Meanwhile, removing the risks for private investors in renewable energy and energy efficiency projects has been pivotal to the Government of Lebanon’s efforts, reported Mr. Vahakn Kabakian, Head the Climate Change Unit at the Ministry of Environment of Lebanon. With this approach, Lebanon has raised over US $400 million from private sector for renewable energy and energy efficiency projects.

“We have come up with a renewable energy ‘grid code’ that makes it easier and clearer for the private sector to come in and invest,” said Mr. Kabakian – noting that application of the code will also reduce costs on the government’s side.

Public and private sectors are symbiotic when it comes to low emission development

The dictionary defines “symbiosis” as an “interdependent relationship”. Symbiosis seems like the perfect word to describe the relationship between governments – elected and appointed to act in the public interest – and private companies – formed to generate value and profit – when it comes to low-emission development.

Ms. Nguyen Thi Dieu Trinh described how this interdependency looks from the perspective of a provincial authority in her country: “Only 10% of the budget for renewable energy can come from provincial resources, the other 90% has to come from federal resources and the private sector”.

Partnerships between national governments and the private sector are one focus. Teamwork can also include foreign aid agencies and multilateral organisations, which also facilitate action on low emission development, using targeted investments of public money.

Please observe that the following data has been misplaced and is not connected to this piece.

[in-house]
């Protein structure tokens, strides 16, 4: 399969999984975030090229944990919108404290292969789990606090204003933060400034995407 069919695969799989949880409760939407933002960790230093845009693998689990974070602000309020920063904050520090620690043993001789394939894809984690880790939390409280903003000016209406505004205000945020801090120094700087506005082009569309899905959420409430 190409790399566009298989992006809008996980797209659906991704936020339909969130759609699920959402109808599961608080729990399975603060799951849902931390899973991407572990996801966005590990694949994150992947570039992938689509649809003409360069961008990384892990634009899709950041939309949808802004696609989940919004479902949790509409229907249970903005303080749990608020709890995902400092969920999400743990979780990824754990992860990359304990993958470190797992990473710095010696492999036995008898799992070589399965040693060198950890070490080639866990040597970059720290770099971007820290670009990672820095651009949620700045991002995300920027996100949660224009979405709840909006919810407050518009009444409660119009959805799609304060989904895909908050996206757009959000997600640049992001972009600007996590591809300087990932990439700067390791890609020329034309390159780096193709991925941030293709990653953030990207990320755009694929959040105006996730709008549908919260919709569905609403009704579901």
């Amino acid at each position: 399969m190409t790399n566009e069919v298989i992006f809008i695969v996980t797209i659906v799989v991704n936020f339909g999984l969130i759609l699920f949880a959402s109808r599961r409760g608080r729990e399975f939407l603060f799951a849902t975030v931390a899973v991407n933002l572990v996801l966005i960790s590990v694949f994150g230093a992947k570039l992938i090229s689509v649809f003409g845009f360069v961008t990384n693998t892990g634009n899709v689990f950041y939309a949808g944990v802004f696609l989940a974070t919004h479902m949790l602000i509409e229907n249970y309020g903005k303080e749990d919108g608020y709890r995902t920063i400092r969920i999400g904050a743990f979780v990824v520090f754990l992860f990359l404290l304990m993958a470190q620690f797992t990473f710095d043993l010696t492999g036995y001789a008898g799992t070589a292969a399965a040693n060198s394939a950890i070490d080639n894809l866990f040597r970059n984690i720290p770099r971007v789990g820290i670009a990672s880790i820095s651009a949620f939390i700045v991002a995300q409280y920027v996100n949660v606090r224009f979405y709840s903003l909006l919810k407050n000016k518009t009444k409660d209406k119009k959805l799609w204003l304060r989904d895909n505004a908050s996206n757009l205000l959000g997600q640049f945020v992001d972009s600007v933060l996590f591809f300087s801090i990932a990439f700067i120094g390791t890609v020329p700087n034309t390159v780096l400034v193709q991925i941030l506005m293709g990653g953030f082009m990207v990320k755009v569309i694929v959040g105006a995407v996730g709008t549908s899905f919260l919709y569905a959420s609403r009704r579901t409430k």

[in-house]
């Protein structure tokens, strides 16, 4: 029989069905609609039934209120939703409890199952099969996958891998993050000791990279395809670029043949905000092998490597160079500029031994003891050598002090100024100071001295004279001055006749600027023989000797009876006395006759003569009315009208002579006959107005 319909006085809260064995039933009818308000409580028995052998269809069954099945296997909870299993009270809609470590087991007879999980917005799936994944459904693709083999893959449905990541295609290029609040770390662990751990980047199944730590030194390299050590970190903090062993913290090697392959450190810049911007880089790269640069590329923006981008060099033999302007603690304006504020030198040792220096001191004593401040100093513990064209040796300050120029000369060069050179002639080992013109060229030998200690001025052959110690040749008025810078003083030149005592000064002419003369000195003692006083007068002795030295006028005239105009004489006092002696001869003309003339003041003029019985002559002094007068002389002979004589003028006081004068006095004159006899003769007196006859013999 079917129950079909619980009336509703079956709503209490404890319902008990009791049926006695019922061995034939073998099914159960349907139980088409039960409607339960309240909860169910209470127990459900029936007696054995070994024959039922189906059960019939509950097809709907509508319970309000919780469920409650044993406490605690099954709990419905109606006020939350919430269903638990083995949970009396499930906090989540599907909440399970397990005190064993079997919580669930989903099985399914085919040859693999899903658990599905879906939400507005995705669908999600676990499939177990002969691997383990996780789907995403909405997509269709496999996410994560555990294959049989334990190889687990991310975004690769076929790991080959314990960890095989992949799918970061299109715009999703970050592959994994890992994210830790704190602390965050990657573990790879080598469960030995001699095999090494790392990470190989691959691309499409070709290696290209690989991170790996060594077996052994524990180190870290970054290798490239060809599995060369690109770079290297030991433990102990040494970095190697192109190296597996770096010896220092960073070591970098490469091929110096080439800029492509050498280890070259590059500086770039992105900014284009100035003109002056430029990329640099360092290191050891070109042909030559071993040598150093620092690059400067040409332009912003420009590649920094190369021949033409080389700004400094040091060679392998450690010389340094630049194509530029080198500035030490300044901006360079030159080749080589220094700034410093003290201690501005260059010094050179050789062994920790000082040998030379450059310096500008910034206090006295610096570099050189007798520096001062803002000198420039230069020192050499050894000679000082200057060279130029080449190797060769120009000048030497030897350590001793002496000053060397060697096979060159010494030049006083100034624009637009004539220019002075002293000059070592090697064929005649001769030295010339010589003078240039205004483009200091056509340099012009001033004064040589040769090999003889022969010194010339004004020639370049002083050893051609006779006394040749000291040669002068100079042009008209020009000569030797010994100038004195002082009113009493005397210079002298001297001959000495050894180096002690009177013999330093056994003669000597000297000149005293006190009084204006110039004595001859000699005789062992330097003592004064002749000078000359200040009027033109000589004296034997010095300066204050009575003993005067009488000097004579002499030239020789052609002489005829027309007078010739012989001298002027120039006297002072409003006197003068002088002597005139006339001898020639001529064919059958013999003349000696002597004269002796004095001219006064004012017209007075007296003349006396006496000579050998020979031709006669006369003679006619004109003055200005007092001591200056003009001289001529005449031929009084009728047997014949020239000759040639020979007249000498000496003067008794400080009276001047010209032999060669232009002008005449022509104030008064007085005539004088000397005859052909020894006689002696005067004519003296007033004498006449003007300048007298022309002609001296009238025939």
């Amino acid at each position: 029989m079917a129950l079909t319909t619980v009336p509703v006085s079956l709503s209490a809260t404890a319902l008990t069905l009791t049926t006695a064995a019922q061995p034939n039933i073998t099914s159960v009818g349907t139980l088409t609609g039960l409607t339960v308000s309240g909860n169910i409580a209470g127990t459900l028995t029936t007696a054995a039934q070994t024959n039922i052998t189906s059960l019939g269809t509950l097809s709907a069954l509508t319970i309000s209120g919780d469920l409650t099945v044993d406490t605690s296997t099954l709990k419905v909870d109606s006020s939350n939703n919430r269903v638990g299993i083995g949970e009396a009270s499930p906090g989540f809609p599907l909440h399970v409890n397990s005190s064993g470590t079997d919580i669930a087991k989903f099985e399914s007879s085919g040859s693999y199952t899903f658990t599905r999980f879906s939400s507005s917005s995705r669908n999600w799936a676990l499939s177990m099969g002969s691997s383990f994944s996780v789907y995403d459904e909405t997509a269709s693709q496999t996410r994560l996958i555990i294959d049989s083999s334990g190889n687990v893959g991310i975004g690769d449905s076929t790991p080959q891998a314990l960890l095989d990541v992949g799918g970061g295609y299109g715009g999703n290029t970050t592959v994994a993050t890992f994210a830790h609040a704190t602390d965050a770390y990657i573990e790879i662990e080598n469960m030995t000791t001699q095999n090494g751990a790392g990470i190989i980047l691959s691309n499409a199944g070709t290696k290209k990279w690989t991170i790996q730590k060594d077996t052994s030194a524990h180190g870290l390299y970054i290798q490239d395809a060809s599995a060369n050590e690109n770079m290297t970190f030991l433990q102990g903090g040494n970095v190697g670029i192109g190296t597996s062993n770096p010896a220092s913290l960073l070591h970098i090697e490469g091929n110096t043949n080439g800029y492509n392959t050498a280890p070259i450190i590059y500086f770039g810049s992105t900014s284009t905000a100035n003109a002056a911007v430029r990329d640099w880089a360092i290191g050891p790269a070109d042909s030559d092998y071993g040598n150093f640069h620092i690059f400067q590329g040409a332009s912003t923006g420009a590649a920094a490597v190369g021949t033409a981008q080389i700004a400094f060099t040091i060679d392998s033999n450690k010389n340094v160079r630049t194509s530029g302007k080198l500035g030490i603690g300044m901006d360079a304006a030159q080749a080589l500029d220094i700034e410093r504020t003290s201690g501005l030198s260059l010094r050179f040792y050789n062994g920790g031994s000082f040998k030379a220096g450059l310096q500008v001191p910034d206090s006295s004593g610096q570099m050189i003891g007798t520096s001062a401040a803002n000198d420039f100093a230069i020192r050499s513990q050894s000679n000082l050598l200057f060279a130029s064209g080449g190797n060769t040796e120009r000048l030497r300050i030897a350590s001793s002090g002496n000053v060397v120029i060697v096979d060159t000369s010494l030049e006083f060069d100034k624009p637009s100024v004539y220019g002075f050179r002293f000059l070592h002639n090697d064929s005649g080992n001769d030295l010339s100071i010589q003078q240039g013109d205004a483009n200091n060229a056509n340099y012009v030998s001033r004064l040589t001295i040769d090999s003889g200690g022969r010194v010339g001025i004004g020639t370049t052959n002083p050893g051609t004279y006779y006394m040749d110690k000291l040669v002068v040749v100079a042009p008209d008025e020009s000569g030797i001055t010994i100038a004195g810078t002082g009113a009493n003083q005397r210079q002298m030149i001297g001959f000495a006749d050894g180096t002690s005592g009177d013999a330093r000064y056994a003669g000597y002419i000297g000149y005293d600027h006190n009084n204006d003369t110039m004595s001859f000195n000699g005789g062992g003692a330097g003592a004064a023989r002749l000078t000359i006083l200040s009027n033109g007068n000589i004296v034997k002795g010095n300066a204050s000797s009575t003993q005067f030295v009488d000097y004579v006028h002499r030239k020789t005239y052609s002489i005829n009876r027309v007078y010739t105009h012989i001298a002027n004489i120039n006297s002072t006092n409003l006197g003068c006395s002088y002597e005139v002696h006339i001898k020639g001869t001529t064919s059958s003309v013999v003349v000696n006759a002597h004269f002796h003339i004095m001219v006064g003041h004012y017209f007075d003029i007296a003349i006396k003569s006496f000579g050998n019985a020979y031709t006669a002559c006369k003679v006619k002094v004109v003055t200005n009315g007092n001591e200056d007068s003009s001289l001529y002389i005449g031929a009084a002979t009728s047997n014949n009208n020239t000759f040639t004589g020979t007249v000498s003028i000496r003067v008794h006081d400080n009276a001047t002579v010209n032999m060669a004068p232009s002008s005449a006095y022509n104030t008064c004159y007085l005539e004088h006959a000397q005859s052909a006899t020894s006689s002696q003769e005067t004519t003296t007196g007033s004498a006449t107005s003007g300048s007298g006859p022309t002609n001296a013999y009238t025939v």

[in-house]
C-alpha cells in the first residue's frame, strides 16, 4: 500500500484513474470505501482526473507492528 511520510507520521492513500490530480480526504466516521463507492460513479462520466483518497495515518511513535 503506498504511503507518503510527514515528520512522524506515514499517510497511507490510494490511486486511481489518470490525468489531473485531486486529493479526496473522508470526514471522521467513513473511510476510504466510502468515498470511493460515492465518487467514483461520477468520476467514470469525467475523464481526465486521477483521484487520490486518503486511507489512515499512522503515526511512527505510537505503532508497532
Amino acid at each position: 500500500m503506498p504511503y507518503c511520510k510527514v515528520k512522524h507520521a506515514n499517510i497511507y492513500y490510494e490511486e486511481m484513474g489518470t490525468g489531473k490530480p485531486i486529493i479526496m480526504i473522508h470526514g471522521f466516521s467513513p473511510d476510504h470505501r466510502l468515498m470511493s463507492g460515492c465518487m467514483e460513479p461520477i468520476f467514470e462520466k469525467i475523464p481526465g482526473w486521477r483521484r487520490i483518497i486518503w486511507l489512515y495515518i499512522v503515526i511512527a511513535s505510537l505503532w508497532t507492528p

Kenya’s Climate Innovation Centre has even partnered with the European-funded Climate-KIC to solicit the most promising green business ideas from students at Kenyan universities. The Innovation Centre offers advice and business incubation grants to students – enabling them to pitch their ideas to investors both domestically and internationally. Of the 158 enterprises that have been nurtured by the initiative, 80 have become commercially viable and collectively, they have raised US$ 15 million.

Information and trust: the glue to bind action

Finally, national governments’ efforts to tap green investment will depend heavily on documenting and publicizing investment opportunities. The Government of Kenya is generating market intelligence about opportunities in its renewable energy sectors, said Dr. Pacifica Ogola.

Trust among private and public sector actors is perhaps the least tangible – and most slippery – concept of all, but speakers and discussants agreed that trust is a magic ingredient for taking low-emission development to a larger scale.

All the measures discussed above – market regulation that supports green investments, tested financial instruments, public sector measures to reduce private risks and extend the hand of cooperation, improved market information – will help to build trust.

However, as Ms. Maria Paz Cigaran of Libelula, Peru put it, people must also be willing to take a chance, to speak with and work with partners they have never worked with before, to achieve the formerly unthinkable. Low emission development requires an impetus from the head and the heart – a calculated risk to innovate and do things differently.


Image: Dr Pacifica Ogola address the COP23 event – credit Mairi Dupar, LEDS GP